Sometimes referred to as CKC or the cyberattack lifecycle, the cyber kill chain is a security defense model developed to identify and stop sophisticated cyberattacks before they impact an organization. Typically comprised of seven steps, a cyber kill chain model breaks down the multiple stages of a cyberattack, allowing security teams to recognize, intercept or prevent them.
Using a cyber kill chain framework can help organizations to better understand relevant threats and improve incident management and response. When done right, cyber kill chains can have significant security benefits — but if done incorrectly, they can put organizations at risk. In fact, certain shortcomings in the kill chain lead to questions about its future. Still, businesses can use cyber kill chain methodology to inform their cybersecurity strategies.
Stick around to see why the cyber security kill chain is a divisive topic in cyber threat management, as we dive into the kill chain’s origins, use cases and cautions.
(Get the docs for the CKC dashboard in Splunk.)
What is a kill chain in cyber security?
You may have heard of the phrase ‘kill chain’ being used in reference to military operations: when an enemy attack is identified, broken down into stages, and preventative measures are put in place. This is the exact concept that inspired the original cyber security kill chain, which was initially created by Lockheed Martin in 2011.
A cyber kill chain’s purpose is to bolster an organization's defenses against advanced persistent threats (APTs), aka sophisticated cyberattacks. The most common threats include the deployment of:
- Trojan horses
- Other social engineering techniques
Cyber kill chains allow enterprises to be prepared and stay one step ahead of hackers at every stage of an attack, from conceptualization to execution.
Cyber kill chain vs MITRE ATT&CK
The cyber kill chain is often compared to the MITRE ATT&CK framework. MITRE ATT&CK also illustrates the phases of a cyberattack, many of which are similar to the cyber kill chain model. The key difference between the cyber kill chain and MITRE ATT&CK is the fact that MITRE tactics are listed in no particular order — unlike the specific grouping of stages and linear structure of the kill chain.
Another difference is that the cyber kill chain framework addresses the cyberattack process in seven phases at a high level, while MITRE ATT&CK explores various techniques and procedures that relate to the granular details of a cyberattack. Elements of both the kill chain and ATT&CK can be incorporated into cybersecurity strategy, but we’ll touch more on this later.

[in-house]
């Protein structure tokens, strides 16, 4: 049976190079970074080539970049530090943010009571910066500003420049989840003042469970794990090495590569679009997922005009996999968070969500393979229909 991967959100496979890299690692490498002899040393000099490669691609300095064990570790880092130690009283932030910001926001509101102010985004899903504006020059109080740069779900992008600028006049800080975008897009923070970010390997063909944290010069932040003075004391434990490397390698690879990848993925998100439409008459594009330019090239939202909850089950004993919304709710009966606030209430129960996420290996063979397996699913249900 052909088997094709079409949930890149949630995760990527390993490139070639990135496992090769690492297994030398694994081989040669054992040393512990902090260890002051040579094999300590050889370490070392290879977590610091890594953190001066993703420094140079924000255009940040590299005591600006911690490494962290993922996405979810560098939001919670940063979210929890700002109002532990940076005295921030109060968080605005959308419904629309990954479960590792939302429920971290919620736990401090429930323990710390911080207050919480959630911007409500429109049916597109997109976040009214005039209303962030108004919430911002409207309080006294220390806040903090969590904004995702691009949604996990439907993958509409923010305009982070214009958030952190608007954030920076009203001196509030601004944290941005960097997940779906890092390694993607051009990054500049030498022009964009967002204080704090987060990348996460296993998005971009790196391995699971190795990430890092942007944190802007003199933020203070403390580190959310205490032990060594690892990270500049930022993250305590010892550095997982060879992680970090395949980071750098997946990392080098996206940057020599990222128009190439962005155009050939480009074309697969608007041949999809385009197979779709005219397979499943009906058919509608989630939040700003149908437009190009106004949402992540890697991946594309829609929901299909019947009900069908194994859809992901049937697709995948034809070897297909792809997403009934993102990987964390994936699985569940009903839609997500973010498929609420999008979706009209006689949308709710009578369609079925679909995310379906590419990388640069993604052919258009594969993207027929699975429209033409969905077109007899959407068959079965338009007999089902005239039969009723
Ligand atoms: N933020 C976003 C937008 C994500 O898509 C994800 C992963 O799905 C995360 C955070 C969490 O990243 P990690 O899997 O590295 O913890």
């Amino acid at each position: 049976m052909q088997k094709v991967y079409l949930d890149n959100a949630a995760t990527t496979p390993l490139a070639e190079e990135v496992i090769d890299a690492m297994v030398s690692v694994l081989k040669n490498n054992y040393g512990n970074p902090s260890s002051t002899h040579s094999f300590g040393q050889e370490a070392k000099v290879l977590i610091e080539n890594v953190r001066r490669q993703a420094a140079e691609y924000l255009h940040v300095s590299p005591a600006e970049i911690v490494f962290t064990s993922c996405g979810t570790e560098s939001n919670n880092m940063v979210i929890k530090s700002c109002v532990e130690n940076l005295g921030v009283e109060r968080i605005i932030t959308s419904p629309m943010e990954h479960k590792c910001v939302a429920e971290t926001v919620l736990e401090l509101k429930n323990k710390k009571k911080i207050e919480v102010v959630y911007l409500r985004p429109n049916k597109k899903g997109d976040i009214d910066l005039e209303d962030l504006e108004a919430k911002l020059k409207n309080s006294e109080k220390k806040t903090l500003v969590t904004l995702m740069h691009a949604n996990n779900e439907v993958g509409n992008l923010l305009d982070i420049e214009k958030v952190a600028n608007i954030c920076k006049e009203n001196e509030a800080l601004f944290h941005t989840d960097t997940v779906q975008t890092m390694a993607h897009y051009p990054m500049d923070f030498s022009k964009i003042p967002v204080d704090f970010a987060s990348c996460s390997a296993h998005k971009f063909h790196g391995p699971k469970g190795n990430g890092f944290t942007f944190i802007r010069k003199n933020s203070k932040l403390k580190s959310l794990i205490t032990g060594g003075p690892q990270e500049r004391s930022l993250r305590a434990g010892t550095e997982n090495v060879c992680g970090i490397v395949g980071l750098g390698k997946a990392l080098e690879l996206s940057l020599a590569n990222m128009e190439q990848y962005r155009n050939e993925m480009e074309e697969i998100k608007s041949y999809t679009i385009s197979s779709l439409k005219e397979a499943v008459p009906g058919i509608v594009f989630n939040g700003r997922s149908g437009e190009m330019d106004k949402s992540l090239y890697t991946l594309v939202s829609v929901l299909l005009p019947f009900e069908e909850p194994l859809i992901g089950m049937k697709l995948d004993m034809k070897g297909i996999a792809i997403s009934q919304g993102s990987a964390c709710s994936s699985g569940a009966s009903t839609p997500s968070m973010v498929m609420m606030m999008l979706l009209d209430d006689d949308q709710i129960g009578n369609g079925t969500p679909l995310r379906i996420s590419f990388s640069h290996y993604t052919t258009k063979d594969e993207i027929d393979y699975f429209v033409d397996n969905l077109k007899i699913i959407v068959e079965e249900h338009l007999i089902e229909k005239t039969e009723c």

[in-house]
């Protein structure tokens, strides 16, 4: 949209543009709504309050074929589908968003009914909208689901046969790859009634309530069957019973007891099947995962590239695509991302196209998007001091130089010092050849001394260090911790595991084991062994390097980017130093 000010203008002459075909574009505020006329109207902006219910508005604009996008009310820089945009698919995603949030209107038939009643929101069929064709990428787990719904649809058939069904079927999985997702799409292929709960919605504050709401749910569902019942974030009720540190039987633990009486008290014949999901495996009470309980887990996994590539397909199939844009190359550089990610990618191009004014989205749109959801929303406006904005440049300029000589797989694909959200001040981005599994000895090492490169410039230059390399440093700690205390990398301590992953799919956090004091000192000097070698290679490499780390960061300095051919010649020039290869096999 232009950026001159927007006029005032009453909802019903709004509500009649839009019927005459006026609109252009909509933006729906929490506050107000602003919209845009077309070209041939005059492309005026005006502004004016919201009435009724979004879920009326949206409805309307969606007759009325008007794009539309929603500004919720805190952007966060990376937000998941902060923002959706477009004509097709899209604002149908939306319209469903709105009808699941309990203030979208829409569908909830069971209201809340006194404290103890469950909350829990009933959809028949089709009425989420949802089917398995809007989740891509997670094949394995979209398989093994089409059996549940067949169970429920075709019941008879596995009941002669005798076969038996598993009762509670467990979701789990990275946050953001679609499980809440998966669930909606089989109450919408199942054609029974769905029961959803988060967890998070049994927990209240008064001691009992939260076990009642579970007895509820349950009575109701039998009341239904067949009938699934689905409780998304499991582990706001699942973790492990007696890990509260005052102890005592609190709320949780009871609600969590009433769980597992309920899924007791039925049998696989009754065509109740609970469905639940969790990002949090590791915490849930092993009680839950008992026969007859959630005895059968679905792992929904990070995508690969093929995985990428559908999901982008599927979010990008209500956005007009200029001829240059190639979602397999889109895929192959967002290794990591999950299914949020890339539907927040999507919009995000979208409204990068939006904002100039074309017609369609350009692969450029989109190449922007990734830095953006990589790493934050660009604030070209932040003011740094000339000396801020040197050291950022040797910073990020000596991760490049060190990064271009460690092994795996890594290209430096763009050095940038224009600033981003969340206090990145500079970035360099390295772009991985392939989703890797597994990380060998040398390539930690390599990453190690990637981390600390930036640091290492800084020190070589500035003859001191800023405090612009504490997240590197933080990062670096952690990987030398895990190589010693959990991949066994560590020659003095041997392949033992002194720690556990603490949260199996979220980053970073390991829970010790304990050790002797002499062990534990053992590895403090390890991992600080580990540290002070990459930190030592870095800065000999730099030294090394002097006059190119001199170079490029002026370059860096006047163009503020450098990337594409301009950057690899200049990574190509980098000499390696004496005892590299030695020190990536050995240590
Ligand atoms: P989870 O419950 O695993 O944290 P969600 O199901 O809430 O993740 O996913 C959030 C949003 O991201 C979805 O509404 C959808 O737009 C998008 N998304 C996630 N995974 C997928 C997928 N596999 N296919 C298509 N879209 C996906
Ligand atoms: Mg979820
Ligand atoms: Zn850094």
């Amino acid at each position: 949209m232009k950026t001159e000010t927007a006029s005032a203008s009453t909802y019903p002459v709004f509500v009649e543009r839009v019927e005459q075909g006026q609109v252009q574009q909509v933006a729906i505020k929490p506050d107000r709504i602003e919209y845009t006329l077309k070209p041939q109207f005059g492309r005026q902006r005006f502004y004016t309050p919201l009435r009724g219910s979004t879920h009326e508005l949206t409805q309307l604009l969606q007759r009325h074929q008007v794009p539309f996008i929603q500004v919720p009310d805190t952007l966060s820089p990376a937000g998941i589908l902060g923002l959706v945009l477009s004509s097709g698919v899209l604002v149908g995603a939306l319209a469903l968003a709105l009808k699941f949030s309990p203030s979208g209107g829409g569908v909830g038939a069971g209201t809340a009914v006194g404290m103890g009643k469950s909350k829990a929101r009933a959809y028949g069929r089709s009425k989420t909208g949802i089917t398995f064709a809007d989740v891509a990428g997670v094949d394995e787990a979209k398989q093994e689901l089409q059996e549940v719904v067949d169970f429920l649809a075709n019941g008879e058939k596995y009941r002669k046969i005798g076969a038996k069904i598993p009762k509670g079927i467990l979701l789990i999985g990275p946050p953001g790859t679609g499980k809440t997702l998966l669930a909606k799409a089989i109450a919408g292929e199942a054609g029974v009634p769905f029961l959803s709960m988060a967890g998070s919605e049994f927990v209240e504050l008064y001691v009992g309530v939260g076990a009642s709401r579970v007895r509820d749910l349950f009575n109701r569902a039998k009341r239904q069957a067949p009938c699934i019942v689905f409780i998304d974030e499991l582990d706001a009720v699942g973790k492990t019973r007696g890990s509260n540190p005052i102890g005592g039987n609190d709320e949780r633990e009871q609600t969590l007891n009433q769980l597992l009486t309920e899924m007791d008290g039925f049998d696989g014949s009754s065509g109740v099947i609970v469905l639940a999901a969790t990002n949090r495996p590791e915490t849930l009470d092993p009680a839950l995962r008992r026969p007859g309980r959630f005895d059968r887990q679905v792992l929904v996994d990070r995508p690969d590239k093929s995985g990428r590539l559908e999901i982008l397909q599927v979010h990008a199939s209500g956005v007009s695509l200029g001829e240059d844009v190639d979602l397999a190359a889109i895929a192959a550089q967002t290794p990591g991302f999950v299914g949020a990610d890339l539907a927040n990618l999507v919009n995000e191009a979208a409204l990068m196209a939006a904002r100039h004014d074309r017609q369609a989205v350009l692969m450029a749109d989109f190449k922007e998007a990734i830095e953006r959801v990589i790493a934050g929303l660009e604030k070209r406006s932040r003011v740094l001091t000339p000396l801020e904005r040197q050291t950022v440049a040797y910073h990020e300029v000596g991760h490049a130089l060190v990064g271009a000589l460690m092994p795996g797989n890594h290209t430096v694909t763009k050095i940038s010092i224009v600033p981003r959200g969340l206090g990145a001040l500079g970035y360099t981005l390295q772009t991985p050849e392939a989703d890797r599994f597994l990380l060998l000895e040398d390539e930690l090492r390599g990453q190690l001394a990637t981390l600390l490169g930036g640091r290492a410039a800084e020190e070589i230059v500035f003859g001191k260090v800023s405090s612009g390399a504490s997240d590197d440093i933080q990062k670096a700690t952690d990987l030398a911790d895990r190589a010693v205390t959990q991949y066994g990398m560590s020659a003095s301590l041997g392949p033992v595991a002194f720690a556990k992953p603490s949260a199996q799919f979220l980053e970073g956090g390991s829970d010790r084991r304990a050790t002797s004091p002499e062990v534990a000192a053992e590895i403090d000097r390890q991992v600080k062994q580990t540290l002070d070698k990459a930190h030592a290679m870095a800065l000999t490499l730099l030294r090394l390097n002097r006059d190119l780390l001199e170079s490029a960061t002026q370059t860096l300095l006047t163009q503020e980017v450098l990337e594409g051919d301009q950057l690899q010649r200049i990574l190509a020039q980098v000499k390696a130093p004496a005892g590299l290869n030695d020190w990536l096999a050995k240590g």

(See how to use MITRE ATT&CK in your defense.)
The 7 stages of a cyber kill chain
The original Lockheed Martin cyber kill chain model describes seven steps. This is the most commonly referenced framework in the industry. Lockheed’s 7-stage cyber kill chain explores the methodology and motivation of a cybercriminal across the entire attack timeline, helping organizations to understand and combat threats. These seven phases are:
- Command and control
Let’s take a look at each phase.
Cyber Kill Chain®, Lockheed Martin (Image source)
The first stage of the cyber security kill chain is reconnaissance, which is essentially the research stage of the operation. Attackers scope out their target to identify any vulnerabilities and potential entry points. This can be as simple as gathering public email addresses, to the advanced deployment of spying tools and automated scanners to detect the types of security systems or third-party applications used.
Reconnaissance is a pivotal step in any sophisticated cyberattack and can be done both online and offline. The more intelligence attackers gain at this stage, the more successful the attack is likely to be.
(See how vulnerabilities relate to threats and risk.)
Once the perpetrator has gathered their information on the target, they can strategize to take advantage of their weaknesses. This is the weaponization stage of the cyber kill chain, in which the attacker creates malware or malicious payloads to use against the target. The process can include:
- Designing new forms of malware
- Modifying existing programs to better match the vulnerabilities they’re trying to exploit
Following weaponization is the delivery stage — when cybercriminals try to infiltrate their target’s network or security system.
Typically, these actors deploy malware into the system via phishing emails and other social engineering tools. It can also involve hacking into a network and exploiting vulnerabilities in an organization’s hardware or software.
After the successful delivery of malware or other forms of hacking, the next step is exploiting the weaknesses they uncovered in the previous cyber kill chain phases. Attackers can now further infiltrate a target’s network and learn of additional vulnerabilities that they were unaware of prior to entering.